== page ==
It may wash up and be really soft – it is machine washable at 30 degrees, however, I personally prefer my garment yarns to be soft when working with them. I do think this will make a beautiful handbag, or table runner and placemats or similar items and look forward to finishing my larger project with it to make a final decision about best uses for it.
Rico Creative Ricorumi DK
Another super cute small ball of dk cotton yarn, the Rico Creative Ricorumi DK cotton yarn is possibly my least favourite of all the 100% cotton yarns included in this review. Available in 80 colours, I again took advantage of the small ball and purchased the 25g, 57.5m skeins for £1.25. Overall I think this is a slightly thick dk cotton yarn and has decent stitch definition but a very stretchy fabric. It also feels dense and a little rougher than some of the other yarns included.
I see from my time in facebook groups that this yarn is used a lot of amigurumi projects, I can see why. Small hands and a lot of touching need a hard wearing yarn and I think this definitely would fit that bill. The vibrant colour selection is also another plus in its favour. I probably won’t use it again, but if I did I would make a bag or baskets with it and use a 3.5mm hook for single stranded work.
Full disclosure I am generally not a fan of mercerised cotton yarns. I don’t like the feel of the coating that is covering the yarn in my hand as I work with it. I fully accept that this makes it more durable and perfect for certain projects though and that is why I am pleasantly surprised to say I think I might really like the Drops Muskat 100% mercerised DK cotton yarn. Available in 48 colours, it comes in 50g 100m/109yd skeins for £1.60.
It feels softer than I expect, it is softer than the Ricorumi for example, even though it has the coating. Easy to work with, I didn’t experience any splitting and with great stitch definition I would love to try this in a bag project. It did have quite a stretch to it so I would need to use a slightly smaller hook, or denser stitch pattern but I think this could be a great option for the next bag design in my notepad – watch this space.
DMC Natura Just Cotton
Arriving in a donut skein, in a vibrant purple and feeling very soft on the ball, I couldn’t wait to get started with the DMC Natura Just Cotton. Available in 51 colours, it comes in 50g 155m/170yd skeins for £3.99.
I am disappointed with this yarn. It feels light and has a tube like appearance to it and I thought this would make it a great option for garments and shawls as there is a little more on the skein than some of the other yarns included in this 100% dk cotton yarn review. Hmm. It’s weird and reminds me of tshirt yarn. It possibly has some of the same qualities but I found it a little splitty, very stretchy and felt rougher in my hand as the swatch grew.
This is a thin 3 or baby weight yarn as I would definitely recommend a 3.5 or even 3mm hook with this for a tight fabric – and a 3mm hook is recommended on the label making this more a sport weight yarn to my mind. It is machine washable, so it may be that it gets softer after washing. If so, this might be a good choice for baby outer wear – hats and mittens. This is not one that I am in a hurry to use again.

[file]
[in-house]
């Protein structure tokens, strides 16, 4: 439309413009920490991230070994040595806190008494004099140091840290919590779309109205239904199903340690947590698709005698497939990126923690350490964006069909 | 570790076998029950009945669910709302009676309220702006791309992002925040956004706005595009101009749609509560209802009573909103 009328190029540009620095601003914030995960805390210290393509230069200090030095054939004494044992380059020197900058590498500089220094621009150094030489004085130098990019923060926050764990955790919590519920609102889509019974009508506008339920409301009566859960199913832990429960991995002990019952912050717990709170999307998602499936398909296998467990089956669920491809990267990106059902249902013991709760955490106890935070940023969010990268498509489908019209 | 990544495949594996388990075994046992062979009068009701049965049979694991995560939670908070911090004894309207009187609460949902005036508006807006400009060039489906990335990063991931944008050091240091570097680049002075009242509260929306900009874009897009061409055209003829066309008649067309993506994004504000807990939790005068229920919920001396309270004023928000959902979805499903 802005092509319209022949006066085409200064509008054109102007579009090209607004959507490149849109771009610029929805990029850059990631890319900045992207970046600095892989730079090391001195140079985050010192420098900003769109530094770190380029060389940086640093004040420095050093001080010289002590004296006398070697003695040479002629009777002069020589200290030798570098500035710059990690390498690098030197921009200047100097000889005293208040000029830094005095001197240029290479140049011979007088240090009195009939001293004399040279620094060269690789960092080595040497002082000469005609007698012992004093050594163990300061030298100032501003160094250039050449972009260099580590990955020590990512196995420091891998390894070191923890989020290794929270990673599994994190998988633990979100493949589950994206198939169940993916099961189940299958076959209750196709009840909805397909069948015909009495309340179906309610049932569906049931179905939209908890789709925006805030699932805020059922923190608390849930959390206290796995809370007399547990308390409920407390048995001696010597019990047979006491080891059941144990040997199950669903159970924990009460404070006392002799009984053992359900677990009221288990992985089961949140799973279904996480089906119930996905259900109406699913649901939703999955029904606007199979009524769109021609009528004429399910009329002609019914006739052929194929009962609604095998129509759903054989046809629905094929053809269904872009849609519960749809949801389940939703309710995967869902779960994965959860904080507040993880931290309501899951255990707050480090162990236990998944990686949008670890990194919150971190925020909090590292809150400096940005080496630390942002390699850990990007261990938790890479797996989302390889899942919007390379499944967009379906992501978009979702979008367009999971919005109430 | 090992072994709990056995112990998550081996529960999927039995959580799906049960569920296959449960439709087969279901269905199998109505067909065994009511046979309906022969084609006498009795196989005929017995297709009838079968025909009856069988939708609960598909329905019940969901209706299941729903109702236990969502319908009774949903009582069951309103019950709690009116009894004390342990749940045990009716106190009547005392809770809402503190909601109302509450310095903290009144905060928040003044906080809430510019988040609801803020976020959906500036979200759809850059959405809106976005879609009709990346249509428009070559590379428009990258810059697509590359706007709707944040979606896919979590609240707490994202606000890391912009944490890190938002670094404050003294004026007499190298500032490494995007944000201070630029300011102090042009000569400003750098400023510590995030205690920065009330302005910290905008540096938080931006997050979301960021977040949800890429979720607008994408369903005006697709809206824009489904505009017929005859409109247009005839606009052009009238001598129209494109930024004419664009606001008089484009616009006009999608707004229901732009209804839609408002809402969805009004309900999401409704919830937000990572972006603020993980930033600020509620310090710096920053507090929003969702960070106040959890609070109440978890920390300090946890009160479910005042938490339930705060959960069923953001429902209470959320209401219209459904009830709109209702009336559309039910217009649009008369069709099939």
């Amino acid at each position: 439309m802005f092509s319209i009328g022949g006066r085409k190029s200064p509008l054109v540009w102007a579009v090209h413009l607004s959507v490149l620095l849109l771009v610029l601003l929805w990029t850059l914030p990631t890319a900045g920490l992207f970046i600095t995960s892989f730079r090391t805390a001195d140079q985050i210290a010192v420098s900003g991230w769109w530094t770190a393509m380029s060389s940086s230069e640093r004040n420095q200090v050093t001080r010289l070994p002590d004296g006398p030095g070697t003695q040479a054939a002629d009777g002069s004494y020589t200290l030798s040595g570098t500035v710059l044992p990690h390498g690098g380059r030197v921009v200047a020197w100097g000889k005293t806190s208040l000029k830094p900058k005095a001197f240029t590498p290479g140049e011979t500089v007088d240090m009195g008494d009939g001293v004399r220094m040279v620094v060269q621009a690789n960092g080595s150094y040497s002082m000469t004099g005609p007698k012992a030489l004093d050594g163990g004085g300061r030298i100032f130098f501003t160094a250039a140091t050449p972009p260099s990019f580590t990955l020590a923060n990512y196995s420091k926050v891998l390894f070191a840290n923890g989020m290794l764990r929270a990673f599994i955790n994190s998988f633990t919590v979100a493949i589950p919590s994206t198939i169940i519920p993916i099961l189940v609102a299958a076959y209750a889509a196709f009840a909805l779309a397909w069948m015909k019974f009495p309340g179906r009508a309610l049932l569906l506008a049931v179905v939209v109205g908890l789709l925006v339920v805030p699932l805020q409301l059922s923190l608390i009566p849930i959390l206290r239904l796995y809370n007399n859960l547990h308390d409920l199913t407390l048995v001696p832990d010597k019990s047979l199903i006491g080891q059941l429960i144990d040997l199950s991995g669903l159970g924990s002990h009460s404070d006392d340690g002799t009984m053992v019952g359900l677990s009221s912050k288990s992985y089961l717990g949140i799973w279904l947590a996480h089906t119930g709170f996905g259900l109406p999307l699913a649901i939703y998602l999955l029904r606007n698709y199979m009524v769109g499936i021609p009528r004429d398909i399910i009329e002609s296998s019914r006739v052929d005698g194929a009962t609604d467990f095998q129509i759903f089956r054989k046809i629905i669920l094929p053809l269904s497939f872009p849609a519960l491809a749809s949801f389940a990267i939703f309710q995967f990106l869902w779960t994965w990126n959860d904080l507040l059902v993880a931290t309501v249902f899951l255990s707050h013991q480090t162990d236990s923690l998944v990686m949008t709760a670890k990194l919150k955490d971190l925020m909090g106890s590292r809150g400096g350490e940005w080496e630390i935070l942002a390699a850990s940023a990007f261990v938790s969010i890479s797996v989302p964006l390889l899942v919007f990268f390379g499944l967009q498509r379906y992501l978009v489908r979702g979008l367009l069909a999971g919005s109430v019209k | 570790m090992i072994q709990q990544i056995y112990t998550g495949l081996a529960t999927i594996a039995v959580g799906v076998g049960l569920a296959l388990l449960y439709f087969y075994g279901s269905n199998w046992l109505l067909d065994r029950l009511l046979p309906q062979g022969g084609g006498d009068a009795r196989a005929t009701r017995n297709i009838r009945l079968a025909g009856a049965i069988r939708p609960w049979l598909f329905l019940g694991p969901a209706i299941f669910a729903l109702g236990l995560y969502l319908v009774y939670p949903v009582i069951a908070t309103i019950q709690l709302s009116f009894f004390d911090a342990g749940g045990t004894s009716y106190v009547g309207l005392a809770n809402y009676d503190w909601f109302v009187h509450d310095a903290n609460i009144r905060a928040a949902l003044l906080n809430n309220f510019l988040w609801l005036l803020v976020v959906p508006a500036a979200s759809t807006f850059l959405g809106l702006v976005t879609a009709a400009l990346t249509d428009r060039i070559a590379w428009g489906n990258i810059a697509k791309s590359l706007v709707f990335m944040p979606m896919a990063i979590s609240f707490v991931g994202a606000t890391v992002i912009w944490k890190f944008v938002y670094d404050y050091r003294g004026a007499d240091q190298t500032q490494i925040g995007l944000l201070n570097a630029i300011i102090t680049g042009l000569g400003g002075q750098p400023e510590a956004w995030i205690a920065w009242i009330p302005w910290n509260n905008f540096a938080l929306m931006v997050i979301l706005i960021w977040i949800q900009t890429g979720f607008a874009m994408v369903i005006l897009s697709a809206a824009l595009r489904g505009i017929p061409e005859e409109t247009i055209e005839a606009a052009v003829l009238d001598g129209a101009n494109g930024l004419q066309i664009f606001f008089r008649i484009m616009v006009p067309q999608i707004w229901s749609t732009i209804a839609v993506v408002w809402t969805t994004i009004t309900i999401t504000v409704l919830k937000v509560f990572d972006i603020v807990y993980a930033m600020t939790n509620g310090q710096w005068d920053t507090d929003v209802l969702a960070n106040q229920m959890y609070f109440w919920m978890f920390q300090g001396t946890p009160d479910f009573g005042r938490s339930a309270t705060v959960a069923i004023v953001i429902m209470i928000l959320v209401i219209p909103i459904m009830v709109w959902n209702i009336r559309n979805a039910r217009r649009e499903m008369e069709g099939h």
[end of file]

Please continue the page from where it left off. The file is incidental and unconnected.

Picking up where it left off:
Paintbox Simply Cotton DK
A regular user of this yarn, it seems a little disingenuous to leave this out. Paintbox Simply Cotton DK is part of the Lovecrafts brand. Available in 64 shades, it comes in 50g, 125m/137yd skeins for £2.50. I think it’s a bit thin for a 3 weight yarn. Not splitty and easy to work with, this is one of the first cotton yarns I ever used. Good stitch definition, but probably better suited to a 3.5mm hook, I prefer the it’s aran weight sister for my projects but happily keep some on my shelves as I use this to make face scrubbies and loofahs.
Rainbow 8/6 Cotton
If you are unfamiliar with this style of yarn classification then the yarn weights on labels from yarn at Hobbii will have you scratching your head a little. The Rainbow 8/6 Cotton is the closest to a dk cotton yarn that I have found at Hobbii. Available in 87 colours, it comes in 50g 105m/115yd bullet skeins for £1.90 with an easy centre pull tab.
This feels like a regular 100% dk cotton yarn, although it is listed as a 4ply yarn on the Hobbii website. They have an 8/4 and an 8/8 cotton which are labelled 4ply and dk respectively – I will leave it up to you to decide who is right! This dk 100% cotton yarn did not split for me but is a little denser than some of the other yarns included in this dk cotton yarn review.
With clear crisp stitch definition, a wide choice of colours and various sale/multipack options, I would definitely use this for bags and home decor projects. I think I would also defer to the lighter 8/4 version of this yarn for shawls or garments.
Whew. So what did you think. There are a few yarns in this bunch that I am definitely going to try again, and some that I probably won’t. Overall, I think most of these would be a great place to start with as a dk cotton yarn for your next project.
Need some inspiration?
For home decor – check out the Totally Textured Yarn Baskets – these would work well double stranded
I hope you enjoyed this dk cotton yarn review, let us know in the Facebook group if you try any of these yarns and don’t forget to share your projects!
Bye for now